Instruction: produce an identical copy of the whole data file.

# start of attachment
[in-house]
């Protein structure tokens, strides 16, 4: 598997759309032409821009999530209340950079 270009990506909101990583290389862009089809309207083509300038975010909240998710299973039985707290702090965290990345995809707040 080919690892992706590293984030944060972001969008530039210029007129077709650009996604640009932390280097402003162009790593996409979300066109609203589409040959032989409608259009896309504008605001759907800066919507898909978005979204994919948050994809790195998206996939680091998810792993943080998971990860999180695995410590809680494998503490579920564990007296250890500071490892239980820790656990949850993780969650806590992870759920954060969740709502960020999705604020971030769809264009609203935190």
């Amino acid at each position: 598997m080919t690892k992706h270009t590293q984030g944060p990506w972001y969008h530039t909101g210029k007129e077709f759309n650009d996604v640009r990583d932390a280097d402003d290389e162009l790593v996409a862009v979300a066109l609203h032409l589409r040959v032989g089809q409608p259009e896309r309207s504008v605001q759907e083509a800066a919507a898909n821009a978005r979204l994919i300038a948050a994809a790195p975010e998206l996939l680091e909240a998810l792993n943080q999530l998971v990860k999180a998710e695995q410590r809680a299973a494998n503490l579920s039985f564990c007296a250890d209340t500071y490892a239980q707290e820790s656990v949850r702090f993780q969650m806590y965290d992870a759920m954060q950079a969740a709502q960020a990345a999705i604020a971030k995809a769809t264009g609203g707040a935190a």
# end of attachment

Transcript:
[in-house]
């Protein structure tokens, strides 16, 4: 598997759309032409821009999530209340950079 270009990506909101990583290389862009089809309207083509300038975010909240998710299973039985707290702090965290990345995809707040 080919690892992706590293984030944060972001969008530039210029007129077709650009996604640009932390280097402003162009790593996409979300066109609203589409040959032989409608259009896309504008605001759907800066919507898909978005979204994919948050994809790195998206996939680091998810792993943080998971990860999180695995410590809680494998503490579920564990007296250890500071490892239980820790656990949850993780969650806590992870759920954060969740709502960020999705604020971030769809264009609203935190």
């Amino acid at each position: 598997m080919t690892k992706h270009t590293q984030g944060p990506w972001y969008h530039t909101g210029k007129e077709f759309n650009d996604v640009r990583d932390a280097d402003d290389e162009l790593v996409a862009v979300a066109l609203h032409l589409r040959v032989g089809q409608p259009e896309r309207s504008v605001q759907e083509a800066a919507a898909n821009a978005r979204l994919i300038a948050a994809a790195p975010e998206l996939l680091e909240a998810l792993n943080q999530l998971v990860k999180a998710e695995q410590r809680a299973a494998n503490l579920s039985f564990c007296a250890d209340t500071y490892a239980q707290e820790s656990v949850r702090f993780q969650m806590y965290d992870a759920m954060q950079a969740a709502q960020a990345a999705i604020a971030k995809a769809t264009g609203g707040a935190a």